Sad news as our sport mourns loss of Joyce Hogg and Sandy Gunn

Sunday 30th April 2023

Joyce Hogg with Rhona Auckland at the National XC back in 2014 – Bobby Gavin’s superb photo became a key ‘Coaching’ image across our channels 

scottishathletics are sad to advise of the passing of Aberdeen AAC coaching legend Joyce Hogg.

Surrounded by close family, Joyce passed away on Wednesday 26 April following a brave battle with mesothelioma and complications after surgery.

Everyone at Aberdeen AAC and across our sport sends condolences to family and friends.


We have been advised funeral details for Joyce as follows:

Thursday 18 May at 11.15am

Aberdeen Crem, West Chapel

(Hazlehead, Aberdeen, AB15 8PT)


Below a few words in tribute from James Joy, Aberdeen AAC Coach Coordinator, on behalf of club members and our sport . . .

‘Joyce started with Aberdeen AAC as an individual athlete participating in a variety of disciplines, each time taking on a new event with enthusiasm and vigour, as she did with any challenge.

However, she is best known as a coach and stalwart of AAAC, alongside her husband, Ken.

Her coaching career lasted many decades with a long list of notable successes across middle and long distances: Debbie Kilner to Scottish senior cross-country champion in 1996; Rhona Auckland to multiple European track and world cross-country championships, including European U23 champion in 2014; Laura Mahady to multiple world over W50 and W55 middle distance and relay champion titles (2009-14); Kelsey Stewart to multiple junior European and Commonwealth relay representations and British U23 400m champion in 2017; Michael Ferguson to Scottish 1500m champion in 2019.

Rarely was a Scottish cross-country or track and field  fixture complete without Joyce navigating the mud to cheer on athletes or camped out trackside at the 200m start providing advice and support – the pair of them racked up a significant mileage!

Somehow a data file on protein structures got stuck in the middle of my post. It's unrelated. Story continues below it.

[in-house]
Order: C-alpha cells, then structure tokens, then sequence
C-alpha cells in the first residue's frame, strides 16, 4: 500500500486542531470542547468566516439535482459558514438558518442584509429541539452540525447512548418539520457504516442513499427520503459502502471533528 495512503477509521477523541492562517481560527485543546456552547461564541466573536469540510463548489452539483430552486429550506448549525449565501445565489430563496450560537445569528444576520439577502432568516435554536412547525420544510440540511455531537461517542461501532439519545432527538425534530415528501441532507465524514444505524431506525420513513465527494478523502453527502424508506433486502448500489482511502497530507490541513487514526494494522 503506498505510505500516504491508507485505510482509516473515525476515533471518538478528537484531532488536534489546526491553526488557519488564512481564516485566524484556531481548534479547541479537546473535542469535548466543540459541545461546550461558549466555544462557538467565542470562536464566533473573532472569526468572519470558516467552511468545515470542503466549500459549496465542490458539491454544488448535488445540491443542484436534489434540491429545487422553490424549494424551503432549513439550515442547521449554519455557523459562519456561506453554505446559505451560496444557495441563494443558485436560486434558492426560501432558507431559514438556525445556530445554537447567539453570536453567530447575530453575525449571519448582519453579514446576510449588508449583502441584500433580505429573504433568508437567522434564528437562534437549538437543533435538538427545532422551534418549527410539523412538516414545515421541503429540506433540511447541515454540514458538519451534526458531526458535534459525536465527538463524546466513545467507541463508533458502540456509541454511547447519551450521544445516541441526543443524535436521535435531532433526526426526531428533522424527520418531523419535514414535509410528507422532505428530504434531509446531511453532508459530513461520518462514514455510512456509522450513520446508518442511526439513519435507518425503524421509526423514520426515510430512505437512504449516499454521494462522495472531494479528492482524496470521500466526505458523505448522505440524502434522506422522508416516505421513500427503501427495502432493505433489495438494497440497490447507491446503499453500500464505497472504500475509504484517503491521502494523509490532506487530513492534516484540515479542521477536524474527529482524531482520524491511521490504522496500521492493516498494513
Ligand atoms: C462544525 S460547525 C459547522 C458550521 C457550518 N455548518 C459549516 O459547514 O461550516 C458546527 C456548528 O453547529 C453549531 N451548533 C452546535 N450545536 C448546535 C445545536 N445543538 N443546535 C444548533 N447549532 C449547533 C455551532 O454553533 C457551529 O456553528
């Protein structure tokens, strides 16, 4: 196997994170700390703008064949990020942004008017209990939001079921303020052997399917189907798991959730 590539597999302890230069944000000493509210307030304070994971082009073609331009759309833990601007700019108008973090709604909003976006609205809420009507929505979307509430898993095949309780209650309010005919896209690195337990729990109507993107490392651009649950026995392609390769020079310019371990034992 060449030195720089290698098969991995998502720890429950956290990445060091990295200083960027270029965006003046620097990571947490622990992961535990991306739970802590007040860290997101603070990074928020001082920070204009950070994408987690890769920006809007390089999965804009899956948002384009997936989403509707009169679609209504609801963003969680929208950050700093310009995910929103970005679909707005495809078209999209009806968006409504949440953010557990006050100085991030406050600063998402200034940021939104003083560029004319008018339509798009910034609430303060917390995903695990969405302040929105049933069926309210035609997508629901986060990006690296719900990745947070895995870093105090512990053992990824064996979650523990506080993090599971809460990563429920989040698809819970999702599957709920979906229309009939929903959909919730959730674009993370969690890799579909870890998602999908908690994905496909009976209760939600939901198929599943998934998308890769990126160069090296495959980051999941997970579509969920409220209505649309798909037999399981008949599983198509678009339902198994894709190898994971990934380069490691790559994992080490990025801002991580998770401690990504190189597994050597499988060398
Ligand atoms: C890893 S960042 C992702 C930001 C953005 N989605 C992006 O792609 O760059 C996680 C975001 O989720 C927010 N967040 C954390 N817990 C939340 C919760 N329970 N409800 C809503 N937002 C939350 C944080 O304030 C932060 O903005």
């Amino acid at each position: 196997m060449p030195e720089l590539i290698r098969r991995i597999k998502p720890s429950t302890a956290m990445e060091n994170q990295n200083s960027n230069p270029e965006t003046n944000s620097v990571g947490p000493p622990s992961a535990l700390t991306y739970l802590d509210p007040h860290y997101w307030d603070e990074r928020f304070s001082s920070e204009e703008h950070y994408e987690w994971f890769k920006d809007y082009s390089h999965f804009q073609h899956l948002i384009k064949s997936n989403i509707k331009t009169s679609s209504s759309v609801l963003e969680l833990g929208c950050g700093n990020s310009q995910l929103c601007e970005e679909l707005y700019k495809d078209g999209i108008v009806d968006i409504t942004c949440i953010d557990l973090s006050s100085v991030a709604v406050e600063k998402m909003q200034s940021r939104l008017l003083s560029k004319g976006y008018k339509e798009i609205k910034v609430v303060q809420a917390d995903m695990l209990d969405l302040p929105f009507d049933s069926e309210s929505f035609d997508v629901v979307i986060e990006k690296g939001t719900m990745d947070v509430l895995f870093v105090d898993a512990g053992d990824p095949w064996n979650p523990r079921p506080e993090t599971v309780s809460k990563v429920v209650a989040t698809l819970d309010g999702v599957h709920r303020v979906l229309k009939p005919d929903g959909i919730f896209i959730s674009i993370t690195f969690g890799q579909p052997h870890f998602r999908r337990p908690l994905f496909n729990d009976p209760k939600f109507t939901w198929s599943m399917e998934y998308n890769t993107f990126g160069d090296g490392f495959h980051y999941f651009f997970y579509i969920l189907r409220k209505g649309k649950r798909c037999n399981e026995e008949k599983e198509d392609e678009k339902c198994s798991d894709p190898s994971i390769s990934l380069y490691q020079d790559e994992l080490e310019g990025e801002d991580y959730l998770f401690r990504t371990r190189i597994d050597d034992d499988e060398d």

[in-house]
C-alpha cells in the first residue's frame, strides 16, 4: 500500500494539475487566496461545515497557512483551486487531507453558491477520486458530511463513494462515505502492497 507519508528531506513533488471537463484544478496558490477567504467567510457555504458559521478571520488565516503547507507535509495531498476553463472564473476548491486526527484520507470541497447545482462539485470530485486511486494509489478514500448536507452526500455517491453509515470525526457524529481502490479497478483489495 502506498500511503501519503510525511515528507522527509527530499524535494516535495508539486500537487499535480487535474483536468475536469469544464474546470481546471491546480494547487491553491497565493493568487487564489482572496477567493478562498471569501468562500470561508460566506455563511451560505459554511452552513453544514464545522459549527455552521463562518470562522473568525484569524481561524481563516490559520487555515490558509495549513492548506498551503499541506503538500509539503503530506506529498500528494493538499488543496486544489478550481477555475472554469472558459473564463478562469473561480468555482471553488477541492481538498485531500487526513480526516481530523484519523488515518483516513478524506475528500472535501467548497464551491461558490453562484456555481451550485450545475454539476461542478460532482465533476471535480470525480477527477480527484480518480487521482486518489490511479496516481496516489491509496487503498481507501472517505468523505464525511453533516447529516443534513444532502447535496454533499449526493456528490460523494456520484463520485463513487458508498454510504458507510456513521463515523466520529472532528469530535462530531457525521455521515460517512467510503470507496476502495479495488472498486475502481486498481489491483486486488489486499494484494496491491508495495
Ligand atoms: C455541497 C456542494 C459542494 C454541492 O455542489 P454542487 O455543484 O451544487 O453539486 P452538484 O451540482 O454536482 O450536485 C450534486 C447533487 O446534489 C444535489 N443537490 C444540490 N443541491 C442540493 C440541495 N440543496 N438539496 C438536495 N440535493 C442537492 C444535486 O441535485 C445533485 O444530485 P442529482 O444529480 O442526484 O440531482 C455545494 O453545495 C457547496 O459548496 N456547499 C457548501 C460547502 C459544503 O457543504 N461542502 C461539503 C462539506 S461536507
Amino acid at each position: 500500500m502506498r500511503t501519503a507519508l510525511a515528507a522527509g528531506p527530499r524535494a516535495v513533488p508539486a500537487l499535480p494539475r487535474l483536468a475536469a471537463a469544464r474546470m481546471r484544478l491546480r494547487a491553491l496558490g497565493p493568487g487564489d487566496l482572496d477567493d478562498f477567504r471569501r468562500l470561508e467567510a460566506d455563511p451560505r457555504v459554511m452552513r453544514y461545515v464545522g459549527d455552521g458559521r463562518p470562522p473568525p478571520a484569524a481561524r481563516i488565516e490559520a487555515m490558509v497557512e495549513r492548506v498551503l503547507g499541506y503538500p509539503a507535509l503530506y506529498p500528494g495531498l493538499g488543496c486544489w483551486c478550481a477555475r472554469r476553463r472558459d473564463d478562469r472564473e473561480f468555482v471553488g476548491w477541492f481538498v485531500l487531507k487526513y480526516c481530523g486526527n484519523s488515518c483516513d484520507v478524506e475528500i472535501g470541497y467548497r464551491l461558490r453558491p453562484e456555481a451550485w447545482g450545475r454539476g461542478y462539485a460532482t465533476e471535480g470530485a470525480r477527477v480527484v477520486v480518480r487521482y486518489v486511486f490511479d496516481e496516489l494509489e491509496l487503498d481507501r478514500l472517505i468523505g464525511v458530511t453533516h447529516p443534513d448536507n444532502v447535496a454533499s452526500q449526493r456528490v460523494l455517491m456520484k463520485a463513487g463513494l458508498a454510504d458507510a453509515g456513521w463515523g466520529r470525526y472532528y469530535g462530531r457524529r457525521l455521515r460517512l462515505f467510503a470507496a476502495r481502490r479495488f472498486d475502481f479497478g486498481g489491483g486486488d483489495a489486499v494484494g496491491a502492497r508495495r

As a long-standing member of the AAAC committee, Joyce took on the newly established role of coach coordinator, laying the foundations and overseeing a new club coaching structure ahead of the 2009 opening of Aberdeen Sports Village, anticipating significant interest from prospective new athletes.

She and Ken set up the AAAC Academy, providing additional support to developing club athletes participating at the highest standard in the country.

Joyce was also key in the support of students at Aberdeen university, the development of the student athletics club, but also the link between the local athletics club and local students at both Aberdeen university and RGU.

Amongst it all, Joyce encouraged athletes to take up athletics coaching and mentored many young, newly qualified individuals. These efforts and foundations leave a significant ongoing legacy and enabled Joyce and Ken to retire from coaching in late 2019.

Many athletes lucky enough to have been coached by Joyce will enjoy fond memories.

Personally, my favourite over the 15 years I worked with her will always be the many celebratory ice creams we each enjoyed following my expulsion from 800m qualification rounds at BUCS and English age group championships on a sunny Bedford day.

Joyce is survived by husband, Ken; a daughter, Lorna; and a son, Graeme.


Sandy Gunn B.E.M.

Often in athletics, the initiative behind a great club, belongs to one person whose passion and drive not only creates it, but is the architect of its growth.

Sandy Gunn was such a person.  He also embodied the concept that a winning culture is founded on a learning culture.

So having put in place Caithness A.C. in Thurso, he would drive from Thurso to Largs on a Friday to attend coaches’ courses, and drive back on Sunday evenings.

He’d do the same for the Scottish Coaches Conventions. He never stopped having the hunger to learn and persuading others to have that same hunger. It was this that was behind his pushing for summer coaching camps at Dingwall.

But what made his creation of Caithness so particularly remarkable, was that there was neither track nor gym to begin with.

Instead, there was use of a school playing field that he negotiated with the local education authority.  The school gym and corridors followed!  Then, of course, there was Dunnet Sands and Sand Dunes to work on.

He even persuaded the then Scottish Sports Council to give a grant for a pole vault landing pad and pole and out of this environment, athletes not only took medals at Scottish Schools and Scottish Age group and senior championships but wore Scottish and Great Britain colours.

He was a truly outstanding person who brought an extra dimension to the quality of life for young people in our far Scottish Northeast. He lived the concept that through athletics and sport in general, we not only prepare people for the arena, but through that experience, for life.

We have lost someone very special as a person, a friend, and a coach.

The thoughts and prayers of Scotland’s coaching community are with his daughter, Lynne and family.



Tags: Aberdeen, Joyce Hogg, Sandy Gunn

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